An implantable, biofuel-powered sensor that runs on sugar and can monitor a body's biological signals to detect, prevent, and diagnose diseases has been developed by researchers at Washington State University, Pullman.
A cross-disciplinary research team, led by Subhanshu Gupta, assistant professor in the School of Electrical Engineering and Computer Science, developed the unique sensor, which, enabled by a biofuel cell, harvests glucose from body fluids to run.
'The human body carries a lot of fuel in its bodily fluids through blood glucose or lactate around the skin and mouth," says Gupta. "Using a biofuel cell opens the door to using the body as potential fuel."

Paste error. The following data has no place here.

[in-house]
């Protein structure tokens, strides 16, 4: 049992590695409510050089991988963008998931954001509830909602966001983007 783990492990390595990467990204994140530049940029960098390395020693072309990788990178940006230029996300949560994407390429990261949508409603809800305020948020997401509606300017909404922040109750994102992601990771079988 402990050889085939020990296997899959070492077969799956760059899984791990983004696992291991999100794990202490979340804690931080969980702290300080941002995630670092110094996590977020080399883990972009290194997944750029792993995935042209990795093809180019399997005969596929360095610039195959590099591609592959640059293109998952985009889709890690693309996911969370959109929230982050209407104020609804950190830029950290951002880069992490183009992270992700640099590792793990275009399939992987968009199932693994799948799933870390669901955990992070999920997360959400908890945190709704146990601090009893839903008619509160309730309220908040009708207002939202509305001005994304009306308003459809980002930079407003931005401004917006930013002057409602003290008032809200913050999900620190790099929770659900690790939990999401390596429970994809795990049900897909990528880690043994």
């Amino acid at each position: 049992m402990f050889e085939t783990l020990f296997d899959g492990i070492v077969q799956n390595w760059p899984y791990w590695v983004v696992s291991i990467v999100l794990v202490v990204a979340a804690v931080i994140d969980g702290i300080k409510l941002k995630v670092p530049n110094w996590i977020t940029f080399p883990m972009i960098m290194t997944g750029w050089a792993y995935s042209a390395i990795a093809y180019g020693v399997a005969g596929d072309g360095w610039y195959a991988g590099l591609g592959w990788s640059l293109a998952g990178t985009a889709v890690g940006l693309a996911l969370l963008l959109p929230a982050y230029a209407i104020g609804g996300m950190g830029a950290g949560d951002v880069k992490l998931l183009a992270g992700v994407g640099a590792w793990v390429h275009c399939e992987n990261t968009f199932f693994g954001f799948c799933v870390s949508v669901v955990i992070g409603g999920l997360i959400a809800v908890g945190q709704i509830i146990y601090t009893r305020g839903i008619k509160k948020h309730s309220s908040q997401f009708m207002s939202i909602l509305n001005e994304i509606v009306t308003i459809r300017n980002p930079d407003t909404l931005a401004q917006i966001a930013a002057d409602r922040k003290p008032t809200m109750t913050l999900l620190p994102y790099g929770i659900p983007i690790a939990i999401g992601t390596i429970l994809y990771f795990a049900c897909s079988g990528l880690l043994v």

Many sensors for disease detection either are watches, which need to be recharged, or patches that are worn on the skin, which are superficial and cannot be embedded.
The electronics in the sensor use state-of-the-art design and fabrication to consume only a few microwatts of power while being highly sensitive. Coupling these electronics with the biofuel cell makes them more...